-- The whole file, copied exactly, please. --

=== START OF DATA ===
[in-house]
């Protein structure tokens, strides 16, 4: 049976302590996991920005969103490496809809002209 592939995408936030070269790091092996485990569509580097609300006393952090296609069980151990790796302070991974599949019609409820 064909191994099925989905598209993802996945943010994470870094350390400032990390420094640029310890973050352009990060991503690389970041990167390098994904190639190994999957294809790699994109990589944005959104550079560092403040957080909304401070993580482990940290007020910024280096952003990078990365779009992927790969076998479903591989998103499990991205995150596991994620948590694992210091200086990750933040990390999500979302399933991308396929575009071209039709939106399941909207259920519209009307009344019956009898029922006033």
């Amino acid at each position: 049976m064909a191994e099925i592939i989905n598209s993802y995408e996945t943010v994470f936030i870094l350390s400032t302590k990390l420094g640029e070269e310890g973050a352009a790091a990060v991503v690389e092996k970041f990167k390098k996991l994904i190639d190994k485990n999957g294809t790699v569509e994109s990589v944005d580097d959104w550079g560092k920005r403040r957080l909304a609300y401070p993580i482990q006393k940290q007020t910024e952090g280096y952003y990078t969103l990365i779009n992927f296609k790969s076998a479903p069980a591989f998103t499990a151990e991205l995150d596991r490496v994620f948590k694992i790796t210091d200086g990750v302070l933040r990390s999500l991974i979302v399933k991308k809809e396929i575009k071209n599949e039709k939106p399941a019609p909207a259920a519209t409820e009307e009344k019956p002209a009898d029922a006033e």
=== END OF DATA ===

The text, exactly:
[in-house]
């Protein structure tokens, strides 16, 4: 049976302590996991920005969103490496809809002209 592939995408936030070269790091092996485990569509580097609300006393952090296609069980151990790796302070991974599949019609409820 064909191994099925989905598209993802996945943010994470870094350390400032990390420094640029310890973050352009990060991503690389970041990167390098994904190639190994999957294809790699994109990589944005959104550079560092403040957080909304401070993580482990940290007020910024280096952003990078990365779009992927790969076998479903591989998103499990991205995150596991994620948590694992210091200086990750933040990390999500979302399933991308396929575009071209039709939106399941909207259920519209009307009344019956009898029922006033």
């Amino acid at each position: 049976m064909a191994e099925i592939i989905n598209s993802y995408e996945t943010v994470f936030i870094l350390s400032t302590k990390l420094g640029e070269e310890g973050a352009a790091a990060v991503v690389e092996k970041f990167k390098k996991l994904i190639d190994k485990n999957g294809t790699v569509e994109s990589v944005d580097d959104w550079g560092k920005r403040r957080l909304a609300y401070p993580i482990q006393k940290q007020t910024e952090g280096y952003y990078t969103l990365i779009n992927f296609k790969s076998a479903p069980a591989f998103t499990a151990e991205l995150d596991r490496v994620f948590k694992i790796t210091d200086g990750v302070l933040r990390s999500l991974i979302v399933k991308k809809e396929i575009k071209n599949e039709k939106p399941a019609p909207a259920a519209t409820e009307e009344k019956p002209a009898d029922a006033e």